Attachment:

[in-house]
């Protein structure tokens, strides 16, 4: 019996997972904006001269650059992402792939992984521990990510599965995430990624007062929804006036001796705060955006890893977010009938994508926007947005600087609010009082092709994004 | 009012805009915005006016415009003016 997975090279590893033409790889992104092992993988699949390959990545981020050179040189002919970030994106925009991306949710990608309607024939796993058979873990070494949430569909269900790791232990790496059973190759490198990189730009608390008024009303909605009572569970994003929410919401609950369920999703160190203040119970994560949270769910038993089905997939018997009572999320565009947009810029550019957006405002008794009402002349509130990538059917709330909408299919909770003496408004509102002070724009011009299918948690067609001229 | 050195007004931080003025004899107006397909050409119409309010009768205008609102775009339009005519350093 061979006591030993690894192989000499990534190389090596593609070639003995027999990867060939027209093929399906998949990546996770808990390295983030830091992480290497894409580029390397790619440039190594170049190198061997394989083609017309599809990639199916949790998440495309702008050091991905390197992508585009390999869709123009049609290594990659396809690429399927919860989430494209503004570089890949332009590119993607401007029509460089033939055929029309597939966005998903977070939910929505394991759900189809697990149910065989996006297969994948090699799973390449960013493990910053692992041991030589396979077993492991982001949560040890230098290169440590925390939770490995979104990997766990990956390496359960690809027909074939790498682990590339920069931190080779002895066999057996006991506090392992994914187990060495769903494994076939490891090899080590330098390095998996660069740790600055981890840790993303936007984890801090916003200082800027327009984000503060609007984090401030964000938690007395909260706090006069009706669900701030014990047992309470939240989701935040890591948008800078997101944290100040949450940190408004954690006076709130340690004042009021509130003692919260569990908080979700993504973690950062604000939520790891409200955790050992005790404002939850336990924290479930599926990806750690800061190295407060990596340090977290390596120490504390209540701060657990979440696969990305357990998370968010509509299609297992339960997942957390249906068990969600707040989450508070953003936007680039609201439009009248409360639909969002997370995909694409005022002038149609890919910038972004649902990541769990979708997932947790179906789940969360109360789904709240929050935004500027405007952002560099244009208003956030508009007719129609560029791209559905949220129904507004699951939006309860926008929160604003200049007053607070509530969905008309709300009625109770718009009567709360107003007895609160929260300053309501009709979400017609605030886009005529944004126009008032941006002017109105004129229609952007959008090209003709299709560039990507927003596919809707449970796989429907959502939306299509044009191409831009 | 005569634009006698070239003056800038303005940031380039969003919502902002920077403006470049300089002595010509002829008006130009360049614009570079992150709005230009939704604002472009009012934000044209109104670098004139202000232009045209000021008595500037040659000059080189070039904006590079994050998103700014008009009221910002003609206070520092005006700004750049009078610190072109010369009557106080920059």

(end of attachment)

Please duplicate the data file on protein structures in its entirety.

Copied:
[in-house]
């Protein structure tokens, strides 16, 4: 019996997972904006001269650059992402792939992984521990990510599965995430990624007062929804006036001796705060955006890893977010009938994508926007947005600087609010009082092709994004 | 009012805009915005006016415009003016 997975090279590893033409790889992104092992993988699949390959990545981020050179040189002919970030994106925009991306949710990608309607024939796993058979873990070494949430569909269900790791232990790496059973190759490198990189730009608390008024009303909605009572569970994003929410919401609950369920999703160190203040119970994560949270769910038993089905997939018997009572999320565009947009810029550019957006405002008794009402002349509130990538059917709330909408299919909770003496408004509102002070724009011009299918948690067609001229 | 050195007004931080003025004899107006397909050409119409309010009768205008609102775009339009005519350093 061979006591030993690894192989000499990534190389090596593609070639003995027999990867060939027209093929399906998949990546996770808990390295983030830091992480290497894409580029390397790619440039190594170049190198061997394989083609017309599809990639199916949790998440495309702008050091991905390197992508585009390999869709123009049609290594990659396809690429399927919860989430494209503004570089890949332009590119993607401007029509460089033939055929029309597939966005998903977070939910929505394991759900189809697990149910065989996006297969994948090699799973390449960013493990910053692992041991030589396979077993492991982001949560040890230098290169440590925390939770490995979104990997766990990956390496359960690809027909074939790498682990590339920069931190080779002895066999057996006991506090392992994914187990060495769903494994076939490891090899080590330098390095998996660069740790600055981890840790993303936007984890801090916003200082800027327009984000503060609007984090401030964000938690007395909260706090006069009706669900701030014990047992309470939240989701935040890591948008800078997101944290100040949450940190408004954690006076709130340690004042009021509130003692919260569990908080979700993504973690950062604000939520790891409200955790050992005790404002939850336990924290479930599926990806750690800061190295407060990596340090977290390596120490504390209540701060657990979440696969990305357990998370968010509509299609297992339960997942957390249906068990969600707040989450508070953003936007680039609201439009009248409360639909969002997370995909694409005022002038149609890919910038972004649902990541769990979708997932947790179906789940969360109360789904709240929050935004500027405007952002560099244009208003956030508009007719129609560029791209559905949220129904507004699951939006309860926008929160604003200049007053607070509530969905008309709300009625109770718009009567709360107003007895609160929260300053309501009709979400017609605030886009005529944004126009008032941006002017109105004129229609952007959008090209003709299709560039990507927003596919809707449970796989429907959502939306299509044009191409831009 | 005569634009006698070239003056800038303005940031380039969003919502902002920077403006470049300089002595010509002829008006130009360049614009570079992150709005230009939704604002472009009012934000044209109104670098004139202000232009045209000021008595500037040659000059080189070039904006590079994050998103700014008009009221910002003609206070520092005006700004750049009078610190072109010369009557106080920059």